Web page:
Dismiss
Announcing Stack Overflow Documentation

We started with Q&A. Technical documentation is next, and we need your help.

Whether you're a beginner or an experienced developer, you can contribute.

Sign up and start helping → Learn more about Documentation →

How can I validate sql scripts before executing them using .net 2.0 and c#?

If the sql is not valid I want to return error rows.

share|improve this question
    
Related (but without the C# angle) stackoverflow.com/questions/3084387/… – Martin Smith Jul 18 '10 at 16:03
    
possible duplicate of SQL migration tool – p.campbell Jul 18 '10 at 16:06
    
@p.campbell then mark this one as a duplicate. – Sam Axe Feb 10 at 22:56
    
@p.campbell sorry. Ignore me. I misread the comments. – Sam Axe Feb 15 at 5:23
up vote 36 down vote accepted

If you are creating a tool that allows the user enter some sql code by hand and you want to validate the code entered using C# code before execution on sql server, you can create a method like this:

using Microsoft.Data.Schema.ScriptDom;
using Microsoft.Data.Schema.ScriptDom.Sql;

public class SqlParser
{
        public List<string> Parse(string sql)
        {
            TSql100Parser parser = new TSql100Parser(false);
            IScriptFragment fragment;
            IList<ParseError> errors;
            fragment = parser.Parse(new StringReader(sql), out errors);
            if (errors != null && errors.Count > 0)
            {
                List<string> errorList = new List<string>();
                foreach (var error in errors)
                {
                    errorList.Add(error.Message);
                }
                return errorList;
            }
            return null;
        }
}
share|improve this answer
1  
+1 interesting... did not know about the TSql100Parser class – Chuck Conway Jul 25 '10 at 16:41
    
Outside of this sounding like something from a terminator movie, +1 since I haven't heard of this either. Here is a direct link to MSDN for future question viewers - msdn.microsoft.com/en-us/library/… – Tommy Feb 10 at 22:59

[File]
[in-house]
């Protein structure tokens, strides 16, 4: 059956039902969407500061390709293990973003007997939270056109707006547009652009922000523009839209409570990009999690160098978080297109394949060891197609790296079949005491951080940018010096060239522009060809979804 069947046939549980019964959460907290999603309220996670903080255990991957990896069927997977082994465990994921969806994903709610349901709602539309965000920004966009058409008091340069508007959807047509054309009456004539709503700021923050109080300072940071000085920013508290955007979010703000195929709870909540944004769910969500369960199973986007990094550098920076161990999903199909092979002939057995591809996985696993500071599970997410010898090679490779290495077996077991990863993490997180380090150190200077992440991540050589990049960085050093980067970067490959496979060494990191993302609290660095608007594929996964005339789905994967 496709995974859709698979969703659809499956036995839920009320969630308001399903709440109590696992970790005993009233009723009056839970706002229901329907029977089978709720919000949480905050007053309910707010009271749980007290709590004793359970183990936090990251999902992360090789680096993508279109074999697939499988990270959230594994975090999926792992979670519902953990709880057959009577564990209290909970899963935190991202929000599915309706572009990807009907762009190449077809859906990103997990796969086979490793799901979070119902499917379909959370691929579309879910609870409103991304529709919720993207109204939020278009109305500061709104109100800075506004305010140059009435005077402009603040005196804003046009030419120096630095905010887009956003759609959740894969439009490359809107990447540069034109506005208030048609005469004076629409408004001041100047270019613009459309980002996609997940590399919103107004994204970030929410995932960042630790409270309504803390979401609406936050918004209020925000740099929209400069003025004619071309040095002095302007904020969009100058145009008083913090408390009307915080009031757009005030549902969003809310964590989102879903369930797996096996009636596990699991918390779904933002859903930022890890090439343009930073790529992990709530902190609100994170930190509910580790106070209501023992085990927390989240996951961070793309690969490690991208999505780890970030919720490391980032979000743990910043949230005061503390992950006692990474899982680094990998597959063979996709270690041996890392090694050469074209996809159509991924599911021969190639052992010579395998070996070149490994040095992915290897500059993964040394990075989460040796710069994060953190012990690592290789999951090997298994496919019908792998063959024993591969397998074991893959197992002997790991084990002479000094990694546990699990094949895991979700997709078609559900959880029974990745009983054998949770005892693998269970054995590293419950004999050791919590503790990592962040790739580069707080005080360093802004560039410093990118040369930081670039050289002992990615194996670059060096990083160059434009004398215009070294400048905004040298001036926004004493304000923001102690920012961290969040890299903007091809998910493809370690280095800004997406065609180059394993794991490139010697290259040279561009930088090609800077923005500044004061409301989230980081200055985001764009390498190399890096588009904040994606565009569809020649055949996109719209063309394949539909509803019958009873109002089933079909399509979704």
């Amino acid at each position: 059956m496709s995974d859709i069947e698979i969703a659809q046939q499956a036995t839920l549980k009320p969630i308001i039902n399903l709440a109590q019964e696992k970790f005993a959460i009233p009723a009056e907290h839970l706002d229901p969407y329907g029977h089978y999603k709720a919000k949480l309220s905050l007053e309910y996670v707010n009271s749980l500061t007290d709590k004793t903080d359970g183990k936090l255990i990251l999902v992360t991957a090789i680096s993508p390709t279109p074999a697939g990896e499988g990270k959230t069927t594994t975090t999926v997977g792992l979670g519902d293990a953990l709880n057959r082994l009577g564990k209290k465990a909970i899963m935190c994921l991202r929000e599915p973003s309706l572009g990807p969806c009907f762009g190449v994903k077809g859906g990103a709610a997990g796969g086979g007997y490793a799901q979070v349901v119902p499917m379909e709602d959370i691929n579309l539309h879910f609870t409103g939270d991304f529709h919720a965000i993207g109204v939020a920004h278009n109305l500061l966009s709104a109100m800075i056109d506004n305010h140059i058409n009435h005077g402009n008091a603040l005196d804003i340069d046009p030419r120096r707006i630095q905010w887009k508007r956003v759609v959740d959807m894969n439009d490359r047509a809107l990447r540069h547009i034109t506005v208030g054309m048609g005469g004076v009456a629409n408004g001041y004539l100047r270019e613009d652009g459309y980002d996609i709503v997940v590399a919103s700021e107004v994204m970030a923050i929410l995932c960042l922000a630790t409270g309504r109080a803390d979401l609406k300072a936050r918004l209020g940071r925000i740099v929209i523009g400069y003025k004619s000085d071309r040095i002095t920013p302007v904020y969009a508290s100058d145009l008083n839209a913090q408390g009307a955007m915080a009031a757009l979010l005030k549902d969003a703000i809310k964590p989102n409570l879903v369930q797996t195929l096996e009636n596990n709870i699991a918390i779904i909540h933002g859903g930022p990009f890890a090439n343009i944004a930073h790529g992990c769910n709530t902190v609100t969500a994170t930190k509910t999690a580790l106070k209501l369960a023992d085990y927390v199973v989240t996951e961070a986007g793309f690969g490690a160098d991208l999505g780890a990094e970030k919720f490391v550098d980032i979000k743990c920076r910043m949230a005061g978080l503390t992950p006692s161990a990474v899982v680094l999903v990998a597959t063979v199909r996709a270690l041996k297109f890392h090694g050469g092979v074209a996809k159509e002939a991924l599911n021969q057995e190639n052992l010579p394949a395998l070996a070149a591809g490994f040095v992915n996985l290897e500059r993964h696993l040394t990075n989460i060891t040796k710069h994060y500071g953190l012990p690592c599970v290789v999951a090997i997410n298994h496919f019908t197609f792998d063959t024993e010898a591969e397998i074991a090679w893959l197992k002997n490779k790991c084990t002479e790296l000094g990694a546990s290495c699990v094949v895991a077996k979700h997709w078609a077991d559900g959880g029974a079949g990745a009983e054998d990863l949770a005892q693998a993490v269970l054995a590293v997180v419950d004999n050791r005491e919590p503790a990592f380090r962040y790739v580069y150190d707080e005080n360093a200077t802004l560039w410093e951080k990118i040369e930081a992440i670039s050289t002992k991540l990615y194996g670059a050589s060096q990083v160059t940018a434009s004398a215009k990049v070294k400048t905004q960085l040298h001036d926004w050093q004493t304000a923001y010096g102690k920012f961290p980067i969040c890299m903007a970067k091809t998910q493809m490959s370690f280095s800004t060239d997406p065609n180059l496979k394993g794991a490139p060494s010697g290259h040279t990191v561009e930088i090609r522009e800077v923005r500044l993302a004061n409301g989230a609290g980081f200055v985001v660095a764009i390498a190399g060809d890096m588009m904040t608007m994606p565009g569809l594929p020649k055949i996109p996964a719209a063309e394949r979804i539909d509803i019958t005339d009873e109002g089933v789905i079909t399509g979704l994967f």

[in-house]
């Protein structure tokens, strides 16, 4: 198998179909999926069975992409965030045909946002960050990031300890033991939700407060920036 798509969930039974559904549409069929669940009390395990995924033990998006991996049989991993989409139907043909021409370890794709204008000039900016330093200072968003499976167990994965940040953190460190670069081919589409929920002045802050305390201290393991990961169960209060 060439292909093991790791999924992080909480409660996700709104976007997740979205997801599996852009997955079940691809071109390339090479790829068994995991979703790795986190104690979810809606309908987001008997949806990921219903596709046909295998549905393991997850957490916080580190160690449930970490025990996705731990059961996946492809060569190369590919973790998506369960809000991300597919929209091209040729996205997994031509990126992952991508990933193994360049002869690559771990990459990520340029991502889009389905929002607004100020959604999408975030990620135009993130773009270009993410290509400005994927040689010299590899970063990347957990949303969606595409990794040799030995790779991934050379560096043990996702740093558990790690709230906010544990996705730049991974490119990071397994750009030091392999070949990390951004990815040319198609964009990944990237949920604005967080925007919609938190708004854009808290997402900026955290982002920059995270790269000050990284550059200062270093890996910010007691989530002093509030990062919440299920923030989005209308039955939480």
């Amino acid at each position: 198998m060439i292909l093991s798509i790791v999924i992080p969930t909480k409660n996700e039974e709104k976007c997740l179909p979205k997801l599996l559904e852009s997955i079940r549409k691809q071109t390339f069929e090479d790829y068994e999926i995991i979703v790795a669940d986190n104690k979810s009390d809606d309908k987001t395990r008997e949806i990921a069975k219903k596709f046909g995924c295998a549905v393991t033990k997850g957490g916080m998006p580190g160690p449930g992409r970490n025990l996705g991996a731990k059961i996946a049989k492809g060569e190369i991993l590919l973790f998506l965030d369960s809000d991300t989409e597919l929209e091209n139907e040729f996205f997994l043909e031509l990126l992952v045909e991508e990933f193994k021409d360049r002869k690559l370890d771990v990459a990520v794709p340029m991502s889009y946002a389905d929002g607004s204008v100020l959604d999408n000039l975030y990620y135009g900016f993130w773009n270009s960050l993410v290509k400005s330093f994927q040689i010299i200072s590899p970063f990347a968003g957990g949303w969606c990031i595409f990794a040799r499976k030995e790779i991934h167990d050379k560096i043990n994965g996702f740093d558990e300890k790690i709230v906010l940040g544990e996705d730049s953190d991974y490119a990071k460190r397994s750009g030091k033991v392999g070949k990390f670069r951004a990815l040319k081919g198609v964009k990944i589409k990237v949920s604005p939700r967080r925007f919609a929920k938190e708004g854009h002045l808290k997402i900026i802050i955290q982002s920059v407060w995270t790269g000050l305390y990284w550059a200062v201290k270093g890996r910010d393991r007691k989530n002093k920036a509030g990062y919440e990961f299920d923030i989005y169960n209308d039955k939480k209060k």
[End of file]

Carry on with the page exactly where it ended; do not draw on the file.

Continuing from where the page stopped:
There is a nuget package for whom can not find (or not likely to reference local) ScriptDom dll's: nuget.org/packages/Microsoft.SqlServer.TransactSql.ScriptDom – Onur Omer May 11 at 14:41

SSMS has a way of doing this.

If you use the SQL Profiler you will see that it executes SET PARSEONLY ON, then the SQL and then SET PARSEONLY OFF and any errors are risen without compiling or executing the query.

SET PARSEONLY ON;
SELECT * FROM Table; --Query To Parse
SET PARSEONLY OFF; 

PARSEONLY

I have never tried this from c# but I see no reason why it should not work, it works from SSMS after all.

As Martin Smith points out in the comments you can use SET NOEXEC ON

MSDN says the following about both commands.

When SET NOEXEC is ON, SQL Server compiles each batch of Transact-SQL statements but does not execute them. When SET NOEXEC is OFF, all batches are executed after compilation.

When SET PARSEONLY is ON, SQL Server only parses the statement. When SET PARSEONLY is OFF, SQL Server compiles and executes the statement.

That indicates that NOEXEC will also compile the query where PARSEONLY will not. So NOEXEC may catch errors that PARSEONLY does not. The usage is the same.

SET NOEXEC ON;
SELECT * FROM Table; --Query To Parse
SET NOEXEC OFF; 

NOEXEC

share|improve this answer
    
I think NO EXEC catches a few more things. stackoverflow.com/questions/3084387/… – Martin Smith Jul 18 '10 at 16:07
    
@Martin - thanks for the info. – Chris Diver Jul 18 '10 at 16:11
    
As per the post linked to by Martin Smith, you may also want to try SET FMTONLY ON. This will identify missing tables etc. – cbp Jun 27 '12 at 6:29

I know that the question was about .NET 2.0, but it may be interesting for someone. Validation of queries has slightly changed in the latest versions of Microsoft SQL Server. The namespace is Microsoft.SqlServer.TransactSql.ScriptDom instead of Microsoft.Data.Schema.ScriptDom.